Tipped the wink that a UK company carrying on business in Scandinavia was planning a product launch that might interest them, Viagra maker Pfizer arranged for private investigators to attend the launch of Viagrene in Stockholm.
Who: Pfizer Ltd and Eurofood Link (UK) Ltd and Eurofood Link (UK) Ltd
When: December 1999-reported in full January 2001
Where: Chancery Division of the High Court, London
Tipped the wink that a UK company carrying on business in Scandinavia was planning a product launch that might interest them, Viagra maker Pfizer arranged for private investigators to attend the launch of Viagrene in Stockholm. Eurofood's MD explained that the whole concept of Viagrene tonic was to make people think they were buying a Viagra type product. To enhance the effect the drink was blue and the bottle had a diamond shaped graphic on the label, echoing the colour and shape of the Pfizer product. Eurofood also planned to use the strapline "For importent (sic) moments" while metatags for their site included "Viagra," "impotence,"" sex" and "Pfizer".
Viagra was registered as a trade mark in the UK in respect of pharmaceutical and veterinary products (class 5) and Pfizer sued in the UK for trade mark infringement and passing off. Beverages were not in trade mark class 5, and Viagra and Viagrene were not identical marks. This meant that to make a trade mark infringement claim stick, Pfizer had to persuade the court that the brands were "similar", that drugs and beverages were "similar" products and that use of "Viagrene" conduct would cause confusion. Alternatively if drugs and drinks weren't similar, they would have to establish that Viagra had a reputation in the UK and that Viagrene "without due cause took unfair advantage of or was detrimental to the repute" of the Viagra brand.
Following earlier European Court of Justice ("ECJ") rulings on the point, the Court held that whether marks or products were "similar" were interdependent questions and the distinctiveness of the brand that was allegedly infringed could be highly relevant.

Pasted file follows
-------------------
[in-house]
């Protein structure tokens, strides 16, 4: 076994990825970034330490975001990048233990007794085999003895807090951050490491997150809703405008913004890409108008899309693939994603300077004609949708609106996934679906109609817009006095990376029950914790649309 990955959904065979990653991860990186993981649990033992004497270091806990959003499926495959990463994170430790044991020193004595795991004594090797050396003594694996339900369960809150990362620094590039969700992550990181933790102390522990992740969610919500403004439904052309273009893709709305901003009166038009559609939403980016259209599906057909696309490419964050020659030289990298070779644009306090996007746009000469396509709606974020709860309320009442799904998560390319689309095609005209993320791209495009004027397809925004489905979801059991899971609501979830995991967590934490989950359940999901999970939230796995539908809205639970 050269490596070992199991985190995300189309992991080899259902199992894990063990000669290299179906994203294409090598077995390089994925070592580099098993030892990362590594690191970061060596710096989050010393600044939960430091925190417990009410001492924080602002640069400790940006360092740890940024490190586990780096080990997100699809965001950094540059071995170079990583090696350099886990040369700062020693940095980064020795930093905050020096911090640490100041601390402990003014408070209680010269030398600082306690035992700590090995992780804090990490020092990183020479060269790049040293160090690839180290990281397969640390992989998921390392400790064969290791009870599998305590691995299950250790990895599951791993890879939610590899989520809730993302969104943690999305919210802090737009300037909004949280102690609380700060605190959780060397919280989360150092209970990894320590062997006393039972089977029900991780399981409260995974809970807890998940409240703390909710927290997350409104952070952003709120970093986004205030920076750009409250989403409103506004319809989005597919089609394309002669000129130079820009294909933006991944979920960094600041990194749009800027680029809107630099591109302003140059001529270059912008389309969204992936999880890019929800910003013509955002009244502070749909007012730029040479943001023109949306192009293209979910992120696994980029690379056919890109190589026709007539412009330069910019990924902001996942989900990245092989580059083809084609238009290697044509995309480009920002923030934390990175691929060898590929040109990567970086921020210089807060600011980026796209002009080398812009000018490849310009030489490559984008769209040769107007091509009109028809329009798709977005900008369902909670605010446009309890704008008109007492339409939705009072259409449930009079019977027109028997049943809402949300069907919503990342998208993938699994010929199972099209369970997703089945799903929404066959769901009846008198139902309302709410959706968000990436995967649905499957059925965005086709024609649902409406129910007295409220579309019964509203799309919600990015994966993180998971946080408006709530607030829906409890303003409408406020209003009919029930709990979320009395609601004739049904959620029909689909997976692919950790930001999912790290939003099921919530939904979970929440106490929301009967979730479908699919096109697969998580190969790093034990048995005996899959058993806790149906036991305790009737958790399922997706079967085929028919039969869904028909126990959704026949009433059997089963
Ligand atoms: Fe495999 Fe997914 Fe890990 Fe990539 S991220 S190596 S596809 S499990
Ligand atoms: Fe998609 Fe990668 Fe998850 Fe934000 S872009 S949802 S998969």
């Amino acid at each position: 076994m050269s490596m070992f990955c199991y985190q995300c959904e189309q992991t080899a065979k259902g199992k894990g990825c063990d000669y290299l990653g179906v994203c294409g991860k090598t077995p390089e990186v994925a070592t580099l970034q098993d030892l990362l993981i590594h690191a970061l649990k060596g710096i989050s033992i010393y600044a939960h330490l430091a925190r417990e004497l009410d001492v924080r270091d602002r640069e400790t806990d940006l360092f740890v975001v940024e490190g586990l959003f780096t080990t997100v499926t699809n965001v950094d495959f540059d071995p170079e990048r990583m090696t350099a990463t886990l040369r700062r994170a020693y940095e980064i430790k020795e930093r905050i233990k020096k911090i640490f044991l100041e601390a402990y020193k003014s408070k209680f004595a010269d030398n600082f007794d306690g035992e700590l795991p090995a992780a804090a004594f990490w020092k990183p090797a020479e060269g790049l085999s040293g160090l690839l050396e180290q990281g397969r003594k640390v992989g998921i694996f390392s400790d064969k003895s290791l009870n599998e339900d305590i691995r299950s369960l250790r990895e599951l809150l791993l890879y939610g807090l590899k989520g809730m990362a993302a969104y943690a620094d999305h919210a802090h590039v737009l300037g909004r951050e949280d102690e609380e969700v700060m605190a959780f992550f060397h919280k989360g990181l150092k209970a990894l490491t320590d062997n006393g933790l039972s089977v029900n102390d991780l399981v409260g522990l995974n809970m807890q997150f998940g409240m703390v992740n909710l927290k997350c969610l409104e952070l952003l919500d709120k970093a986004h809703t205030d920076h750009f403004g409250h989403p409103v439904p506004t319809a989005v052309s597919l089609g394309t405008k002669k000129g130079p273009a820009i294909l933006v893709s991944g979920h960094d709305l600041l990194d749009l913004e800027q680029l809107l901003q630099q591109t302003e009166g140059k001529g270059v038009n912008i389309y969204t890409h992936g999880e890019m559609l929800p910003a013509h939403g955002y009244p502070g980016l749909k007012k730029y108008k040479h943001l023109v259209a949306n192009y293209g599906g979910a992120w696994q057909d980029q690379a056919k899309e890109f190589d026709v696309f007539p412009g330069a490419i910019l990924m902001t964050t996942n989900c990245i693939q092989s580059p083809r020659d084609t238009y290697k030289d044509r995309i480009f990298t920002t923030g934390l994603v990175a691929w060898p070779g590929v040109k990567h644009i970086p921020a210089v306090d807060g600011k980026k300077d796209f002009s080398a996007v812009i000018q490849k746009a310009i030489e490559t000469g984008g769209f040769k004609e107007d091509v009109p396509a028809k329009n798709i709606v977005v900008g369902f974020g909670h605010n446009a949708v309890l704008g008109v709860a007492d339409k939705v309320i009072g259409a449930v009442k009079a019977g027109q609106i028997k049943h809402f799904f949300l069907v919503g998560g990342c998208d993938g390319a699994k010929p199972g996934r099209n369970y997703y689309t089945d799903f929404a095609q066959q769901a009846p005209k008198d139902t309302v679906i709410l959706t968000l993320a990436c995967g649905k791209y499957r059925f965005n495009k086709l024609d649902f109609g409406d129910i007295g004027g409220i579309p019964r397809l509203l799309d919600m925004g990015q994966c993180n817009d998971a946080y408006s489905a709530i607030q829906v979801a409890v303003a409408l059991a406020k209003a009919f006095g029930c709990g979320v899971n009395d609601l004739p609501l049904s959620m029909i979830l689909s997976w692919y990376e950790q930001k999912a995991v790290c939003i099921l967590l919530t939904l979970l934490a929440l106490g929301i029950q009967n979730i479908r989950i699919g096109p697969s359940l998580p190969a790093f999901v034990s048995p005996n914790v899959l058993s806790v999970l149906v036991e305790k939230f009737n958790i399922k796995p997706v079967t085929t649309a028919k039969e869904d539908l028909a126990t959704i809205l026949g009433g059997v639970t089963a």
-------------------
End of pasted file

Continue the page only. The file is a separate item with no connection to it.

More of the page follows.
Applying that test here, with Viagra and Viagrene very similar and the Pfizer brand virtually a household name by the time the UK trade mark registration was applied for, the Court had no difficulty finding that beverages and drugs were indeed "similar" in this context and that infringement had been proved. Even had Pfizer not won on this point, the Court held that in the light of the pharmaceutical company's need to control perceptions of the drug in order to ensure for example that there was a proper awareness of its potential side-effects, it was irresponsible and potentially very damaging to the brand for imprudent references to the "recreational benefits" of the drug to be made, even indirectly as in this case. A separate, but important point was that as Pfizer had obtained registration of the Viagra trade mark as a "Community Trade Mark", the Court was able to take into account, when considering whether infringement had taken place, conduct which had occurred in EU states outside the UK.
Why this matters:
The concept of "similarity" of brands and goods in a trade mark infringement context has changed radically since the ECJ CANON trade mark decision reported in 1999. Now it is open to brand owners to put forward evidence of their trade marks' distinctiveness to bolster a case that might otherwise be weak on "similarity" of products. This is a far cry from the simpler, (and potentially cheaper to litigate) objective test propounded by UK judges before the CANON case. It is also a recipe for further legal complications and higher litigation costs.